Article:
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Norris Church Mailer (born Barbara Jean Davis; January 31, 1949 in Atkins, Arkansas – November 21, 2010 in Brooklyn Heights, New York City, New York)[1] was an American novelist, actress, artist, and model. Norris published three novels, but is best known for her nearly thirty year marriage to Norman Mailer and memoir, A Ticket to the Circus, which offers readers her views of the marraige.

Early Life

Norris was the only child born to James Davis and Gaynell Phillips. She grew up in a religious setting in Arkansas being a member of Freewill Baptist Church. She later added the name Church to her name due to attending Freewill so often. [2] Norris grew up in Atkins, Arkansas, where her mother owned the local beauty shop and her grandparents were sharecroppers.[3] As a child, she was severely affected by her mother's bouts of depression and was hospitalized and given electroshock treatments.[4] Norris and her family were simple country people who attended church faithfully.[5] When she was twenty years old, she married her high school sweetheart, Larry Norris, and together they had one son, Matthew.[6] By 1975, Norris, at just 25 years old, had divorced her first husband and had worked several jobs including working in a pickle factory and as a bookkeeper.[7] Shortly after her divorce from Norris, she claimed to have "had a fling" with future U.S. President Bill Clinton.[7] Norris and her young son moved to Russellville, Arkansas and explored her love of the arts by working as a high school art teacher; everything changed when she met Norman Mailer.[5]

Novel and Memoir

Norris was interested in writing and wrote about a hundred pages of a novel loosely based on herself as a young girl growing up in Arkansas.[8] Still in the early days of their relationship, Norris showed her rough draft to Mailer for his opinion to which he callously responded, "It's not as bad as I thought it would be", causing Norris to put her work aside for the next several decades.[7] Years later, amidst a successful career as a Wilhelmina model and accomplished artist, Norris reshaped her rough draft into her first novel, Windchill Summer, which was published in 2000.[9] Windchill Summer illustrates the challenges of a young girl struggling to grow up in Arkansas during the Vietnam War era.[7] In 2007, Norris followed with the sequel, Cheap Diamonds, a story about a young woman leaving her small town home and moving to New York to become a model in the tumultuous 1970s.[7] Church's last novel was her own memoir, A Ticket to the Circus, published in 2010, explaining that the title described her life with Mailer, his seven children by his other wives, and her own two children: "Well, I bought a ticket to the circus. I don't know why I was surprised to see elephants".[9]Norris’s confident personality allowed her ventures down memory lane to paint a great and vivid picture of the life she led. She was not ashamed to tell of her embarrassing moments and really liked the fact that her husband “Mailer” found her life entertaining. She embraced her adventure filled life with grace and acceptance.[10]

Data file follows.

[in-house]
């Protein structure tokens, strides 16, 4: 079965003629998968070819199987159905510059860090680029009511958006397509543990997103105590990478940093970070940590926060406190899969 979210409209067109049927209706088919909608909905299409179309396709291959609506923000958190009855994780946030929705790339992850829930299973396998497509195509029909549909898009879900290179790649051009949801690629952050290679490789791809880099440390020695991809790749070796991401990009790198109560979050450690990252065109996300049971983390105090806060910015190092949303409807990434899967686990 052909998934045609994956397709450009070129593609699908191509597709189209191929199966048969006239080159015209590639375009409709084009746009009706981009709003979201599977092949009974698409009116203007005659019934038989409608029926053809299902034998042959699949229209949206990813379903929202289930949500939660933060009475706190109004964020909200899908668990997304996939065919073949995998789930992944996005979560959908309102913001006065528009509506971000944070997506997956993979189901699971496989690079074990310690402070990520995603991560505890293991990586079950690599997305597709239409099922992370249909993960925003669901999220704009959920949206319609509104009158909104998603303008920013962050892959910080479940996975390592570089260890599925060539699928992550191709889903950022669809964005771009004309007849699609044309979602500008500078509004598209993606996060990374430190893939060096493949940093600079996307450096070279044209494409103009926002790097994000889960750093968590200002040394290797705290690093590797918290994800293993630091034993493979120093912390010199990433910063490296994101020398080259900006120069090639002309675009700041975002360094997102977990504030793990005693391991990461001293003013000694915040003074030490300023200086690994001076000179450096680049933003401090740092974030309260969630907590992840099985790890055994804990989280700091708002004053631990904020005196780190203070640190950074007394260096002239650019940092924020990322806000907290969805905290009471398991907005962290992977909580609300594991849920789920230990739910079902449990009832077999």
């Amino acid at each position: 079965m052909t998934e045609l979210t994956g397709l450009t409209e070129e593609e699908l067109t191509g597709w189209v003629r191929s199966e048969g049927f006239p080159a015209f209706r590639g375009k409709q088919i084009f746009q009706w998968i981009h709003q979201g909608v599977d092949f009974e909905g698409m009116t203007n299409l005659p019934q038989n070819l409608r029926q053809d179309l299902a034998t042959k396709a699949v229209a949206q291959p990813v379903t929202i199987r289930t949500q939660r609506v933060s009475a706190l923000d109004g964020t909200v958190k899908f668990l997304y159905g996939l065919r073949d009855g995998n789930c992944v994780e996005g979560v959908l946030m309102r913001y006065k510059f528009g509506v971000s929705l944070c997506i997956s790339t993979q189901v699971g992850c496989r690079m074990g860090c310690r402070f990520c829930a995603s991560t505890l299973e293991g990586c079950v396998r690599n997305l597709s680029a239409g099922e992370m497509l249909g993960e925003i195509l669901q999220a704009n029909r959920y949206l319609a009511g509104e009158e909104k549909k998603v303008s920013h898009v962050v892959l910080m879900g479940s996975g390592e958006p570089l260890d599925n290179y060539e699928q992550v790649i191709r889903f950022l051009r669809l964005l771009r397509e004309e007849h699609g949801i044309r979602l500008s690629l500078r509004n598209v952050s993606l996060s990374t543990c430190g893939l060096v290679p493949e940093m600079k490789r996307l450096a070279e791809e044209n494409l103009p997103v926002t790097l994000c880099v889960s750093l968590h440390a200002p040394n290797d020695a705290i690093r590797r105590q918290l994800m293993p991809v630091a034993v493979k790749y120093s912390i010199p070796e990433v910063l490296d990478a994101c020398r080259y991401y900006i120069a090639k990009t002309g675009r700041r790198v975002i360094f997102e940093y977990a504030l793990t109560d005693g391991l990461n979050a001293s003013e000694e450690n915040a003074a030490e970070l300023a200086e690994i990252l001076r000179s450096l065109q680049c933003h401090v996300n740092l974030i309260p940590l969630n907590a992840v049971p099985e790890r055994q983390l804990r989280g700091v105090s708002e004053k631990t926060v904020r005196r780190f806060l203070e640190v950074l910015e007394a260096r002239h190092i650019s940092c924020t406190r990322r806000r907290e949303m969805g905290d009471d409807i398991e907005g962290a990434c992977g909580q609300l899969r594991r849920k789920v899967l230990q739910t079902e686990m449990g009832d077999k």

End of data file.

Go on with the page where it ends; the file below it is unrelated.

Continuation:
Model, Actress, and Artist

After moving to New York, Barbara changed her first name to Norris, taking her ex-husband's last name, and her middle name to Church as suggested by Mailer, who decided the name suitable because of her faithfully attending church while growing up.[5] Norris began a successful career as a Wilhelmina model but soon turned to acting because of her love of the arts. Norris appeared in several films including: Jet Lag (1981), Ragtime (1981), The Executioner’s Song (1982), Exposed (1983) and Chinese Coffee (2000). In 2010, Norris portrays herself in the documentary, Norman Mailer: The American. Norris also played in the daytime soap All My Children.[5] Not satisfied with modelling and acting, Norris returned to her love of painting and held several very successful one woman shows.[3]

Life with Norman Mailer